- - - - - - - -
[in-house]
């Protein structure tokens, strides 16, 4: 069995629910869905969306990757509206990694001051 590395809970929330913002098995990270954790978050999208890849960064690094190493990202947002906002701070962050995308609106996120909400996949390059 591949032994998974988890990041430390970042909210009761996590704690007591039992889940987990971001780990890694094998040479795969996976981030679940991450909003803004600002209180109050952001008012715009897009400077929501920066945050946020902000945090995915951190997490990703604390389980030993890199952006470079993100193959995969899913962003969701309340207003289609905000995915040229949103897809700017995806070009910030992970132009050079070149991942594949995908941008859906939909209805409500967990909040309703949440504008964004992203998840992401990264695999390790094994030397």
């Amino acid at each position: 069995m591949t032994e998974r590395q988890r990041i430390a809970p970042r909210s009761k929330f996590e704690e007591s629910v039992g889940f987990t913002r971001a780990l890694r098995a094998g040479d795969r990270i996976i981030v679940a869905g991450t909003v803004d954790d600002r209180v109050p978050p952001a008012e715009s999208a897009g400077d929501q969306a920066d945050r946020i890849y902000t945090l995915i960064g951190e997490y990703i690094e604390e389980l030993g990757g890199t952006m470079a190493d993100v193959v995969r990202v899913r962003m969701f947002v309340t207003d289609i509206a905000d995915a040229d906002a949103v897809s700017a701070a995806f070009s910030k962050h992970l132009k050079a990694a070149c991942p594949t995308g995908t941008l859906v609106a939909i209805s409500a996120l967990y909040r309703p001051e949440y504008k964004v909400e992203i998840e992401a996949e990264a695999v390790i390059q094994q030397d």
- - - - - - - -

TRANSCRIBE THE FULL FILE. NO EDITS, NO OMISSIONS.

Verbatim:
[in-house]
């Protein structure tokens, strides 16, 4: 069995629910869905969306990757509206990694001051 590395809970929330913002098995990270954790978050999208890849960064690094190493990202947002906002701070962050995308609106996120909400996949390059 591949032994998974988890990041430390970042909210009761996590704690007591039992889940987990971001780990890694094998040479795969996976981030679940991450909003803004600002209180109050952001008012715009897009400077929501920066945050946020902000945090995915951190997490990703604390389980030993890199952006470079993100193959995969899913962003969701309340207003289609905000995915040229949103897809700017995806070009910030992970132009050079070149991942594949995908941008859906939909209805409500967990909040309703949440504008964004992203998840992401990264695999390790094994030397």
């Amino acid at each position: 069995m591949t032994e998974r590395q988890r990041i430390a809970p970042r909210s009761k929330f996590e704690e007591s629910v039992g889940f987990t913002r971001a780990l890694r098995a094998g040479d795969r990270i996976i981030v679940a869905g991450t909003v803004d954790d600002r209180v109050p978050p952001a008012e715009s999208a897009g400077d929501q969306a920066d945050r946020i890849y902000t945090l995915i960064g951190e997490y990703i690094e604390e389980l030993g990757g890199t952006m470079a190493d993100v193959v995969r990202v899913r962003m969701f947002v309340t207003d289609i509206a905000d995915a040229d906002a949103v897809s700017a701070a995806f070009s910030k962050h992970l132009k050079a990694a070149c991942p594949t995308g995908t941008l859906v609106a939909i209805s409500a996120l967990y909040r309703p001051e949440y504008k964004v909400e992203i998840e992401a996949e990264a695999v390790i390059q094994q030397d």